Original languageEnglish (US)
Pages (from-to)1146-1151
Number of pages6
JournalCirculation research
Volume69
Issue number4
DOIs
StatePublished - Jan 1 1991

Fingerprint

KATP Channels
Perfusion
Glyburide
Coronary Stenosis
Pressure
Coronary Vessels
Coronary Occlusion
Arterioles
Nitroprusside
Dimethyl Sulfoxide
Lighting
Vasodilation
Dilatation
Thorax
Fluorescence
Dogs

Keywords

  • Autoregulation
  • Coronary arterioles
  • Glibenclamide
  • Intravital microscopy
  • Ischemia
  • Microcirculation

ASJC Scopus subject areas

  • Physiology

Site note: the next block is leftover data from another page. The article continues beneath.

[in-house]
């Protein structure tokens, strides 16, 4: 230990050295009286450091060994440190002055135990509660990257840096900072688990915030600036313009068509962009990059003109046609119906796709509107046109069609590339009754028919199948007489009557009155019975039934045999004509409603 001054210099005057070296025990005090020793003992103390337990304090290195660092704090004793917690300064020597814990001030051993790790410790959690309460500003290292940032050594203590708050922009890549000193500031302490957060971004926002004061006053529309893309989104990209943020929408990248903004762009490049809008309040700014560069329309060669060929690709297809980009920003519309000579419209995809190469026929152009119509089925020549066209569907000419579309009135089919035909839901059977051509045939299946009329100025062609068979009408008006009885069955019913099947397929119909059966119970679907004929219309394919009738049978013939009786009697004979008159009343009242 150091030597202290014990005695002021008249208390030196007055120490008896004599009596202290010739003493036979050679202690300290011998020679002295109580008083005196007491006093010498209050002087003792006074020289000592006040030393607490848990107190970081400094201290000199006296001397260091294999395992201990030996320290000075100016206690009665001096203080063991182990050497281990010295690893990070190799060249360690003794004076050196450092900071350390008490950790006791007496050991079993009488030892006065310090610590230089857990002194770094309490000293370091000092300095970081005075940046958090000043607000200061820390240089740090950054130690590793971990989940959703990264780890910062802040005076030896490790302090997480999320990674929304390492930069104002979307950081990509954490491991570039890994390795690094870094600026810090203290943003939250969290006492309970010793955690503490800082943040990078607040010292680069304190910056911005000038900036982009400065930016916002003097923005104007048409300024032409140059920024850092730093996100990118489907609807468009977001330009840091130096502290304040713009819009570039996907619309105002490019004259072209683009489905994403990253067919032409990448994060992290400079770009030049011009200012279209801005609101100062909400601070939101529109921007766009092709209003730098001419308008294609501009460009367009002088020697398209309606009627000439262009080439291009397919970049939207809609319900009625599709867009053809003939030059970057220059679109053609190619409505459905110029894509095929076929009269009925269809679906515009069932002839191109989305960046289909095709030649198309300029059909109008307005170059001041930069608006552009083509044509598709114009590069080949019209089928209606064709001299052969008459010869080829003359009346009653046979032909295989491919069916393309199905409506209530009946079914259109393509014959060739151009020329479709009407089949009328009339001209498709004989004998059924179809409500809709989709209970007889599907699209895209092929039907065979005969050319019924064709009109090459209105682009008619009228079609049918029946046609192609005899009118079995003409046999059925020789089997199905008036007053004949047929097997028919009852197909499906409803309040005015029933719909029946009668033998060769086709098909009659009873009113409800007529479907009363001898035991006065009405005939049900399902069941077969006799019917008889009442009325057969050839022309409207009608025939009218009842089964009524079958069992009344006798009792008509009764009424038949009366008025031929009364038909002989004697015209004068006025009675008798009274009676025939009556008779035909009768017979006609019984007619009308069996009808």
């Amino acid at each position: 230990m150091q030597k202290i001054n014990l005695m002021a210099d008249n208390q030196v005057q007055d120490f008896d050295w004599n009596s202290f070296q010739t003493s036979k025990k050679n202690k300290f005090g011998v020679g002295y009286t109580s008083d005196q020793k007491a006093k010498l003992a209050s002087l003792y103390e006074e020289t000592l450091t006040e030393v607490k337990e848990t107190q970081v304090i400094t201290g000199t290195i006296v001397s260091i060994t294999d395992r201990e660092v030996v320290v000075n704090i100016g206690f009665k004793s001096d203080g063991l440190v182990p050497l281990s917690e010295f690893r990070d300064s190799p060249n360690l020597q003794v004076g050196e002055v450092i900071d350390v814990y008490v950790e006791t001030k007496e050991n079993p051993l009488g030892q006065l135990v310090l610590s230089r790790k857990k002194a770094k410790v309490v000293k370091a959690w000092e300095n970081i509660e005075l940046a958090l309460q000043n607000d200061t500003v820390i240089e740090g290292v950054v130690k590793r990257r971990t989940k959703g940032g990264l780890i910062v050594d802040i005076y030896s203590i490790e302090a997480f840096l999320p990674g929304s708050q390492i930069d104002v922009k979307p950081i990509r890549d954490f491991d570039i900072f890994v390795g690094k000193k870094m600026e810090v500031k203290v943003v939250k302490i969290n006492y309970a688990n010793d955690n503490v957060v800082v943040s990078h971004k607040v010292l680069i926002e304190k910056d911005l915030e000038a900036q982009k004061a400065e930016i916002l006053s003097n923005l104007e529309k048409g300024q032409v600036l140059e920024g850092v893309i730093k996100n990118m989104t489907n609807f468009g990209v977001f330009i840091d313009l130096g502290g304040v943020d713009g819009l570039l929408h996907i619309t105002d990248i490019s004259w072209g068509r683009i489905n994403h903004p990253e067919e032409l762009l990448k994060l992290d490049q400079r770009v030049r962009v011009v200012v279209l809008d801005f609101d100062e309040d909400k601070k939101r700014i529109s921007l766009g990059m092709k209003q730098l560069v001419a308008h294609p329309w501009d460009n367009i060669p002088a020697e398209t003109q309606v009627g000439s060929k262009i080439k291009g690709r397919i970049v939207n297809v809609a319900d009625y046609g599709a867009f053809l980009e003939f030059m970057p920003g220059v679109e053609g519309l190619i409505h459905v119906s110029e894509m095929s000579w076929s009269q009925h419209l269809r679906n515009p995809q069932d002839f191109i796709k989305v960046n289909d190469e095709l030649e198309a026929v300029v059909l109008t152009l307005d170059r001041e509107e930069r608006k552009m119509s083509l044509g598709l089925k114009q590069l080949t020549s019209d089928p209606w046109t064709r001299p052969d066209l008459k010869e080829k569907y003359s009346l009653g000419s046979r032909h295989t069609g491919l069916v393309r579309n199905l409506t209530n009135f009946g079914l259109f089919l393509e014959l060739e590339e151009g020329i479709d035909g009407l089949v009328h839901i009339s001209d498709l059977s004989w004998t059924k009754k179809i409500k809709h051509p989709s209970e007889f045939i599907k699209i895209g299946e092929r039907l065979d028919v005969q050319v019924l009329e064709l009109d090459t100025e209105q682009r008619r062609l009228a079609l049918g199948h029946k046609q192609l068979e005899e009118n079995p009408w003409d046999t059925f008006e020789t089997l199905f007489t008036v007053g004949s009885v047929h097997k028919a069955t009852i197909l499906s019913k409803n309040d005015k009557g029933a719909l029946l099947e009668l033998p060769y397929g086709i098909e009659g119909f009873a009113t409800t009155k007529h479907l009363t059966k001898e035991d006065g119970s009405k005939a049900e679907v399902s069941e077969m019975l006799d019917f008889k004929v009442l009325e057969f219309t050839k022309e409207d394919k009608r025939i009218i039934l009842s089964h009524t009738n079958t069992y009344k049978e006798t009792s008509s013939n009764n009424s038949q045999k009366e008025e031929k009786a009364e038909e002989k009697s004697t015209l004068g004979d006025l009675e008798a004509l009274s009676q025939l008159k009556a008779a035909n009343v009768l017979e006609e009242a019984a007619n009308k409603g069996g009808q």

• Cardiology and Cardiovascular Medicine

Cite this

Role of ATP-sensitive potassium channels in coronary microvascular autoregulatory responses. / Komaru, T.; Lamping, K. G.; Eastham, C. L.; Dellsperger, Kevin C.

In: Circulation research, Vol. 69, No. 4, 01.01.1991, p. 1146-1151.

Research output: Contribution to journalArticle

Komaru, T. ; Lamping, K. G. ; Eastham, C. L. ; Dellsperger, Kevin C. / Role of ATP-sensitive potassium channels in coronary microvascular autoregulatory responses. In: Circulation research. 1991 ; Vol. 69, No. 4. pp. 1146-1151.
@article{1f498788bf464ff990f4f0dc8baf638a,
title = "Role of ATP-sensitive potassium channels in coronary microvascular autoregulatory responses",